Chapter 11. Compete Like Mrs. B
There's no operation in the furniture retailing business remotely like the one assembled by Berkshire. It's fun for me and profitable for you.
I have often asked my friends and colleagues about their thoughts on investing in furniture retailers. Not surprisingly, most of them consider the business mundane and have never thought of investing in one. In 1983, Berkshire acquired a 90 percent interest in Nebraska Furniture Mart, which was run by its then-owner Rose Blumkin, popularly known as Mrs. B. Why did Buffett purchase this business? The answers we get further strengthen our conclusions in the previous chapter.
Know When Not to Compete: Nebraska Furniture Mart
Regarding the Nebraska Furniture Mart acquisition, Buffett wrote:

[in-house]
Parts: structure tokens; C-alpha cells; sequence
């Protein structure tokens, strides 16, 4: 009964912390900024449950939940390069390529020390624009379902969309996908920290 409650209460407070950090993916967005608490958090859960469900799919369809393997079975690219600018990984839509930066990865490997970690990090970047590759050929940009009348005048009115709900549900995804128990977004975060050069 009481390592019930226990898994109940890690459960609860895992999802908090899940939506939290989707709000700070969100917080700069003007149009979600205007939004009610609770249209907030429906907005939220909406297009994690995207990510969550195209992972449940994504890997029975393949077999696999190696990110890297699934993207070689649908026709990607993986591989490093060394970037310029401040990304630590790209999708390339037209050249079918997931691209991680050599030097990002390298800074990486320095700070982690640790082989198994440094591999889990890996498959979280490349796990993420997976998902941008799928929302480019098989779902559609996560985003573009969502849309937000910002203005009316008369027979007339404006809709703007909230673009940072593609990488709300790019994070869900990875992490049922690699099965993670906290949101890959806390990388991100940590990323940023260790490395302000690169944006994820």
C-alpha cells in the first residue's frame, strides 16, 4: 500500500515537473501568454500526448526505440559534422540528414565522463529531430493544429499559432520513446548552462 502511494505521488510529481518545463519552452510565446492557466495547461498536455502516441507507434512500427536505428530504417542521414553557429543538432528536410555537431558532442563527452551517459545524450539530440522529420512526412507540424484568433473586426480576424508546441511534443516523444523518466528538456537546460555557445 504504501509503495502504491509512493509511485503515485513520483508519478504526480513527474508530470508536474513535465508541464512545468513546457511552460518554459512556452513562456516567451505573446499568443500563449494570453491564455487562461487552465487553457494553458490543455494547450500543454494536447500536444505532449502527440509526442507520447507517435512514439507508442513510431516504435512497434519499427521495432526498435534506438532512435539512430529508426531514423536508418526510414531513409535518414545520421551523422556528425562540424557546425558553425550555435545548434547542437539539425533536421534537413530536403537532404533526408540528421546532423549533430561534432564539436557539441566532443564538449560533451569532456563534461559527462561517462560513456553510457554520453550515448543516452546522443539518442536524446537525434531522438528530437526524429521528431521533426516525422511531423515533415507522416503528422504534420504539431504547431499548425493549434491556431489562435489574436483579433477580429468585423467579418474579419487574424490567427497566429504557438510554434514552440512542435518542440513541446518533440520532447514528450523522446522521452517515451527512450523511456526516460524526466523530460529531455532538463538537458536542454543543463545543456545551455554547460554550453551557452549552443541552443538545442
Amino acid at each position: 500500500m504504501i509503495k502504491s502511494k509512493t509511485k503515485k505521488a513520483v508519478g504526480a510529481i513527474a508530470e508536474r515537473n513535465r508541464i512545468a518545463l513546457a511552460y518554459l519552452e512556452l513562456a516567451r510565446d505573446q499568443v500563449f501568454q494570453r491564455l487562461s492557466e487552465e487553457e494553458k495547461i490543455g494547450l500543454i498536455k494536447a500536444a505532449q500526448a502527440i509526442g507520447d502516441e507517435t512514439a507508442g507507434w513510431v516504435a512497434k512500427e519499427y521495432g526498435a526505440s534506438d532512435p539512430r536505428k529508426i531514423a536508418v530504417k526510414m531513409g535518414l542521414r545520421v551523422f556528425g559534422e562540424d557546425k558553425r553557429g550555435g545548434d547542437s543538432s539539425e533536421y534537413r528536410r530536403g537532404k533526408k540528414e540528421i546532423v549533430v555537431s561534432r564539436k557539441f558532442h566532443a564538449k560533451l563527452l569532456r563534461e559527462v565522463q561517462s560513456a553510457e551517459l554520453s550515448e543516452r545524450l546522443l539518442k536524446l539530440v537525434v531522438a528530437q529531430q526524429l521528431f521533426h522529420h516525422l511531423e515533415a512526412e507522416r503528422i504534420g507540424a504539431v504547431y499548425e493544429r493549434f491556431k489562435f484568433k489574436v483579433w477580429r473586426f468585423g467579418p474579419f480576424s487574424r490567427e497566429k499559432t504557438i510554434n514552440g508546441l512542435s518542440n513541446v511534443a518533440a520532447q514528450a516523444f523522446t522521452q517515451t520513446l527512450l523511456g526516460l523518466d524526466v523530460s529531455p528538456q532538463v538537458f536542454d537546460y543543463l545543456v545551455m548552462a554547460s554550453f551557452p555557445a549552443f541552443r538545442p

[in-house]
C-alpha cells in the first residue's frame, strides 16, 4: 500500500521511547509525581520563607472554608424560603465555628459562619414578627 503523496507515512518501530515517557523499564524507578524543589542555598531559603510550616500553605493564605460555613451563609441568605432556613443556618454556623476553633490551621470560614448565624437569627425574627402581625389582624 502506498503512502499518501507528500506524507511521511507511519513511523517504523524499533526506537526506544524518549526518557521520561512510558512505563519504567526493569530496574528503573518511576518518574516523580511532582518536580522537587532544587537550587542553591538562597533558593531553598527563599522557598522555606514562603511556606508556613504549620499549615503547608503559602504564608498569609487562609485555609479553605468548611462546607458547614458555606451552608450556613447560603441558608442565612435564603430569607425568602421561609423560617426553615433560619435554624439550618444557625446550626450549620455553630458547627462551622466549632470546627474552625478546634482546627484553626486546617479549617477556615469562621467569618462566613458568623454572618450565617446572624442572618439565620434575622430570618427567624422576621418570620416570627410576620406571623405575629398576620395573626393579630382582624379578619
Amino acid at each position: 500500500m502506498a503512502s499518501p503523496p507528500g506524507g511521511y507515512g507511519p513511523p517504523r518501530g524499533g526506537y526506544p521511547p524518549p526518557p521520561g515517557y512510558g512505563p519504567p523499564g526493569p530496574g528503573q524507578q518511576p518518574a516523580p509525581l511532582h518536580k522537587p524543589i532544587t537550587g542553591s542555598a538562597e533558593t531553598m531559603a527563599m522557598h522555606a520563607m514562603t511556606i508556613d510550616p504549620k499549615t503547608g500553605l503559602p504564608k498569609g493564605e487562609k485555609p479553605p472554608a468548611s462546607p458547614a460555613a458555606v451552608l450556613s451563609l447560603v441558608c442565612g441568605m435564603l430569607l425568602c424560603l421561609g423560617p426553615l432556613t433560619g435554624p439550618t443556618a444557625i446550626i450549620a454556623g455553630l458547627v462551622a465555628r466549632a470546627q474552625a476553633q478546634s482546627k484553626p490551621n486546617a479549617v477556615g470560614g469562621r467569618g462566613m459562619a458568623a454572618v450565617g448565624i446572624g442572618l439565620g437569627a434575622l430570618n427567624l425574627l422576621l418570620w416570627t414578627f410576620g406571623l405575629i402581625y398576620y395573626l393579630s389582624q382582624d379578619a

One question I always ask myself in appraising a business is how I would like, assuming I had ample capital and skilled personnel, to compete with it. I'd wrestle grizzlies rather than compete with Mrs. B and her progeny. They buy brilliantly, they operate at expense ratios competitors don't even dream about, and they then pass on to their customers much of the savings. It's the ideal business—one built upon exceptional value to the customer that in turn translates into exceptional economics for its owners.
Clearly, the main reason for the success of Nebraska Furniture Mart is that it is run by incredible managers who remain focused on customers and cost. Their philosophy is not very different from Wal-Mart's ...